Murray in the middle and glad to be out of critics' corner

JAMES MURRAY is taking nothing for granted. The Tallow stalwart spent almost the entire League campaign at centre-back, and is virtually assured of his place in the Waterford team for Sunday's clash Cork in the Guinness Munster hurling semi-final.

But he can't be sure of where exactly he will be picked.

It will be influenced by whatever decision the management take in relation to Ken McGrath.

Interestingly, however, the Mount Sion star was operating at midfield the day he broke his collar bone, in the National Hurling League opener at home to Kilkenny.

And Murray was wearing the number six jersey, filled with such distinction by McGrath last season, and before him, for many years by Fergal Hartley.

And, while Hartley has grown accustomed to the full-back berth after coming out of retirement, Murray is relishing the prospect of playing his first major championship game in the half-back line.

"I played for most of the League at centre-back and I enjoyed it. I was never really a corner-back. I played all my club hurling down the middle of the field,'' he explains.

The reason he ended up playing for Waterford at corner-back at the start, he suspects, was one of necessity.

"We didn't have a whole heap of them at the time. I was probably easier to convert than most fellows. But I would never have been that comfortable or happy there. I would much rather be out the field."

During his tenure in the full-back line, he varied between corners.

"Back there you're always going to be on a top-class forward and myself and Eoin Murphy tended to move around.

"There would be a difference of pace between us, maybe Eoin might take the faster fellow, or I might take the bigger fellow.

"I don't think when Justin (McCarthy) picks the team he worries much about which corner you're going into. As a result we don't worry about it either.''

Reflecting on the League, he feels that he benefited from the experience of playing at centre-back, that as the games went on he "just settled" into the position.

He enjoys playing there because of the freedom it gives him. There's not the same pressure, he points out.

You can 'get away with it' a bit more, get involved in the play, hurl a bit more, in short not to be so worried about the man at your shoulder.

While they lacked consistency in the league, they were involved in a lot of experimentation.

"We were a bit disappointed not to make the play-offs, but it wasn't the end of the world. Cork got into the winners' section, but really only one team came out of the League happy - and that was Kilkenny. Last year we were upset at losing the final because none of us has a League medal. We put it behind us fairly quickly.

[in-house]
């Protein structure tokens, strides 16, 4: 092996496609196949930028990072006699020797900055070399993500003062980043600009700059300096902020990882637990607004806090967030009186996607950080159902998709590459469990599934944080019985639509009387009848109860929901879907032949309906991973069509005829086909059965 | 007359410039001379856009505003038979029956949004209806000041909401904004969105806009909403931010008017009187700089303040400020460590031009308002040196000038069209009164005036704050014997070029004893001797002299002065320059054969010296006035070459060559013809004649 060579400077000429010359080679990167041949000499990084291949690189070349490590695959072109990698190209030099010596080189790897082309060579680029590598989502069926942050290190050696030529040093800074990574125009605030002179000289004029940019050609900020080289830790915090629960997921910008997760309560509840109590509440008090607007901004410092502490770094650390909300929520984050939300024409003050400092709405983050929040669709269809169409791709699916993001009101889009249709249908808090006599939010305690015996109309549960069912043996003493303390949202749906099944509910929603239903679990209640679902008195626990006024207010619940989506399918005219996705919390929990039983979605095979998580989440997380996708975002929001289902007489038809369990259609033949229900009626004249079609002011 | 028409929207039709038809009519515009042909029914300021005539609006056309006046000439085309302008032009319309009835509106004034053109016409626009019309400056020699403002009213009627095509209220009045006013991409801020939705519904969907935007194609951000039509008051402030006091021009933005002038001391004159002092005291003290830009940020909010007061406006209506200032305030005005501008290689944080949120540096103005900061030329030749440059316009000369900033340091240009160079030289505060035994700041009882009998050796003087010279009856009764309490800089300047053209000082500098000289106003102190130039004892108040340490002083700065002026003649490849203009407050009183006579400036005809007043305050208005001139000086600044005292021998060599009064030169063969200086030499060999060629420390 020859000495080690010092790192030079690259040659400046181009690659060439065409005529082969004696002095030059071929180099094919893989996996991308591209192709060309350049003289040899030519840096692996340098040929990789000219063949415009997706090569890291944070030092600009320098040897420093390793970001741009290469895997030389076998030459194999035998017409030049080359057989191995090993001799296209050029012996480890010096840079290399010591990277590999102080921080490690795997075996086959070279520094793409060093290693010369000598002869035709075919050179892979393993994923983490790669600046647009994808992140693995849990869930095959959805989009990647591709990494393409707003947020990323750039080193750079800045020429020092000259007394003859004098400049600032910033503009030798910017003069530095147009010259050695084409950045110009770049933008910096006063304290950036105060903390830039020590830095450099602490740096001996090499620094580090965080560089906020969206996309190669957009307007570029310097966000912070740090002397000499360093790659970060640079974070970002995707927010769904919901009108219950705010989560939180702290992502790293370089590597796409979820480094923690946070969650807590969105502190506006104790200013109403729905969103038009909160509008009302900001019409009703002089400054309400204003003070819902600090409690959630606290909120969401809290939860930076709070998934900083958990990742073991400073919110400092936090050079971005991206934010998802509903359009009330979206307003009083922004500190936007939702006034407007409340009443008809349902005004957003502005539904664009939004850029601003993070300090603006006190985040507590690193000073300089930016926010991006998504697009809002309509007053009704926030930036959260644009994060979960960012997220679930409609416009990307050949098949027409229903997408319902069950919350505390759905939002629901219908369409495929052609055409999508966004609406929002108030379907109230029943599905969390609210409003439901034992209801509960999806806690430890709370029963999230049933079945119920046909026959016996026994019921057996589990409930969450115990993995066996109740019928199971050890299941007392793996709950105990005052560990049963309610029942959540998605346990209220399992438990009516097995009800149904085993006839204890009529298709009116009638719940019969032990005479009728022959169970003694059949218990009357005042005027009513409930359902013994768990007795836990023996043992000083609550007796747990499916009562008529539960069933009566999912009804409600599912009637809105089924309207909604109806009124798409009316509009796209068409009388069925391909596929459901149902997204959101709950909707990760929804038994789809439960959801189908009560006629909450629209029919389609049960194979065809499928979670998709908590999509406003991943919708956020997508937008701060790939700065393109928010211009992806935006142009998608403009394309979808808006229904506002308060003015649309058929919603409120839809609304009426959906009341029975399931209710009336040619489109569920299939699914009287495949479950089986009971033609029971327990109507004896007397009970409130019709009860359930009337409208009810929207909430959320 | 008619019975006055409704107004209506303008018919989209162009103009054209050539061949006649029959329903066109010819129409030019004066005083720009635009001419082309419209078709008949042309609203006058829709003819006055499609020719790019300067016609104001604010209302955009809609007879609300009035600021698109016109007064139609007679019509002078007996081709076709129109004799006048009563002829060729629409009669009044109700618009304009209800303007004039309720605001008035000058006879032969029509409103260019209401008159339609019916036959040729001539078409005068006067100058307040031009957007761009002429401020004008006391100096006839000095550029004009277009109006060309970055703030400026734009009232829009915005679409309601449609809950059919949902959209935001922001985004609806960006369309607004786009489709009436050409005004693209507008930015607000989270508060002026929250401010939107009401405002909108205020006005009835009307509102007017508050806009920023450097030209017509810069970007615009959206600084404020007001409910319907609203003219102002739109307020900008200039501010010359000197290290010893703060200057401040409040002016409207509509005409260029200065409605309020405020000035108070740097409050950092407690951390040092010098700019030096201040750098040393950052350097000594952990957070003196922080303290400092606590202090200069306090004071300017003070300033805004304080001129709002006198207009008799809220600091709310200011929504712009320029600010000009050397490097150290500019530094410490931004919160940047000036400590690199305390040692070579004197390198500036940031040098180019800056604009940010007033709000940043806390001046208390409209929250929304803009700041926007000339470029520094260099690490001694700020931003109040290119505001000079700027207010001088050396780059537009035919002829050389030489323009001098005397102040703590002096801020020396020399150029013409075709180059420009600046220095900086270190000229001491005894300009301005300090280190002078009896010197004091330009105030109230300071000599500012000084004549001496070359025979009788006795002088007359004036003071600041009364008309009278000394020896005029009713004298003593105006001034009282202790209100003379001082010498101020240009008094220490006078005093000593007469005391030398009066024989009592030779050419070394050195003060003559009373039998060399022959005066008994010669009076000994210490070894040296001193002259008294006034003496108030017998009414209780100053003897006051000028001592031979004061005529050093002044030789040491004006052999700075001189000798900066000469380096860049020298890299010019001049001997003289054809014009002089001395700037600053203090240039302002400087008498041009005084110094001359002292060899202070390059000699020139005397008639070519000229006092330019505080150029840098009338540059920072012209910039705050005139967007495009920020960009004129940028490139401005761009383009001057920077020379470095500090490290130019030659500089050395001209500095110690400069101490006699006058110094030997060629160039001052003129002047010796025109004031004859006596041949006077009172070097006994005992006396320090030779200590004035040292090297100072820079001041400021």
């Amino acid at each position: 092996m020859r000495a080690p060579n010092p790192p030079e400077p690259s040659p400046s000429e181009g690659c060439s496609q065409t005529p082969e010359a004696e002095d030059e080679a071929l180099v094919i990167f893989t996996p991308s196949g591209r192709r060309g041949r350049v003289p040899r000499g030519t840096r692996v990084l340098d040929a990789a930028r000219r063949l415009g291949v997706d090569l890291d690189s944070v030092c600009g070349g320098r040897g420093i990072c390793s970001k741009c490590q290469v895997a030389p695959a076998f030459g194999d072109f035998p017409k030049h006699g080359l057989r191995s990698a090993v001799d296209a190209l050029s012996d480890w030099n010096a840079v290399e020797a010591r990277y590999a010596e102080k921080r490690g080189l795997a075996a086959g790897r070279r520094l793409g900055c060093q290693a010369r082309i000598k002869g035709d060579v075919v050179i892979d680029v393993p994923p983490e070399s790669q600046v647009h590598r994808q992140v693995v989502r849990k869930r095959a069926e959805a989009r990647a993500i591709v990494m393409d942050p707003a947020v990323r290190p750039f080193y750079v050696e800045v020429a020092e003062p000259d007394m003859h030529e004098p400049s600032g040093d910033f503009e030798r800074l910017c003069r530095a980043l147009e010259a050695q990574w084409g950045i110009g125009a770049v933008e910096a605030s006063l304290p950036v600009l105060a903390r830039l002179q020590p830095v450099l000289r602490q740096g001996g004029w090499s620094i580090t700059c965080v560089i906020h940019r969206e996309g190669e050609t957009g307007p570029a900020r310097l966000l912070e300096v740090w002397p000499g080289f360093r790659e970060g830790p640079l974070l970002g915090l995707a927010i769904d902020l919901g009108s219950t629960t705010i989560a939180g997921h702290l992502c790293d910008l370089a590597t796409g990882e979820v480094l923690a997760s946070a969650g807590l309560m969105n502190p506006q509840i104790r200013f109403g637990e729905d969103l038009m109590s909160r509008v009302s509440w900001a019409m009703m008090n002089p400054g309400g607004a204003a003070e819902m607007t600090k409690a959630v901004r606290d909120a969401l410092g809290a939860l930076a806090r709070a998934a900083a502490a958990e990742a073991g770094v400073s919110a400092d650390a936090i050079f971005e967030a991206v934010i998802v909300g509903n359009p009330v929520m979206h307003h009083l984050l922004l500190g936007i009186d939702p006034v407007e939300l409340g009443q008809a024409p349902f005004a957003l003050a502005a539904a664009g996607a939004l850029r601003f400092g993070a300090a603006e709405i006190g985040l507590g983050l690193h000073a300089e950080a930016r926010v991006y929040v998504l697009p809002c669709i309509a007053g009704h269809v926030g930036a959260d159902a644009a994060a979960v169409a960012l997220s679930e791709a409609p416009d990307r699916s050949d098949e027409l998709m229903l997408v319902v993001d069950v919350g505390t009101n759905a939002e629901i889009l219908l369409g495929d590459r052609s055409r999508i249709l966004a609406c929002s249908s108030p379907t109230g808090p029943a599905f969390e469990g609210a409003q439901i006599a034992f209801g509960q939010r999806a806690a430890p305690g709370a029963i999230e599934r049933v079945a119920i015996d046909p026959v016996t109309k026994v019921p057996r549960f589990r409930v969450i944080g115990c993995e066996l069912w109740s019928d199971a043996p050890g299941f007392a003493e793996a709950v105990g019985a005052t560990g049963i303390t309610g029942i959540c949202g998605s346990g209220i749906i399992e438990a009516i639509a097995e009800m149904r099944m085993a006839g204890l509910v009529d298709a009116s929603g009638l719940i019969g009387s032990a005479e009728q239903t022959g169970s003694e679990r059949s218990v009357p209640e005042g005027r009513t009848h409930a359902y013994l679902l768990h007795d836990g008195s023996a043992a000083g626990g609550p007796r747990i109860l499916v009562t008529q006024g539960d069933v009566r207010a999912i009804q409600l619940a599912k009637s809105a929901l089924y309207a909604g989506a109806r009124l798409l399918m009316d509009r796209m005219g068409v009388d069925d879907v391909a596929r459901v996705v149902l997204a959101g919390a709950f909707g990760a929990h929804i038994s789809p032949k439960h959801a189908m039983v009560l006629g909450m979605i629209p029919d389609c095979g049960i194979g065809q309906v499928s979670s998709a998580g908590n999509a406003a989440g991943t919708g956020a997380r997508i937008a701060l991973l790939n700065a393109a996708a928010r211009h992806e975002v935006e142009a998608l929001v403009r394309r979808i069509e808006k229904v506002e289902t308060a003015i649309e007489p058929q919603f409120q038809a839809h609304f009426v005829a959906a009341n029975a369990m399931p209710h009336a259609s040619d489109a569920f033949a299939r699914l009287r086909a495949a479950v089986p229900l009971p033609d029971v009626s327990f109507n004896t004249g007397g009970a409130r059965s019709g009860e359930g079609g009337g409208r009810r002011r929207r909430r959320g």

"You know what's important from the start of the year, what's really important ... it's championship matches that people remember.''

Having honed his hurling skills in the Dr Harty and Fitzgibbon Cups (with St Colman's and UCC), he realised he was lucky to have come through to the senior team "at the right time".

Having shared in the county's first Munster final triumph in 39 years, he went off a five-month break the following November. It took him to Australia and the Pacific Islands and he was pleasantly surprised to find his place was kept for him on his return.

Beating Cork in last season's Munster final will put them under a bit more pressure on Sunday, but it's not as if they are not used to pressure.

"Before the draw was made I could have told you we would get Cork," he joked.

"That's the way things seem to turn out. Deep down they wouldn't be happy with what happened last year. It was just a matter of backs-to-the-wall stuff. Fellows stood up in our team and were counted a bit more. Maybe Cork didn't use their advantage (of an extra man) that well. You wouldn't know if you could repeat that on Sunday. They will see it as payback time.

"That will be said in the Cork dressing-room before the game. But at the end of the day whether you win or lose, you are going to have to put it behind you and get on with it.''

He has no doubt that their challenge will be undermined if they have to start without McGrath and Paul Flynn, agreeing it would be "a big ask" to beat Cork without the pair.

"It would damage our prospects without a doubt, to lose two players of that calibre. They are vital to our team. They have been for Waterford for a long time."

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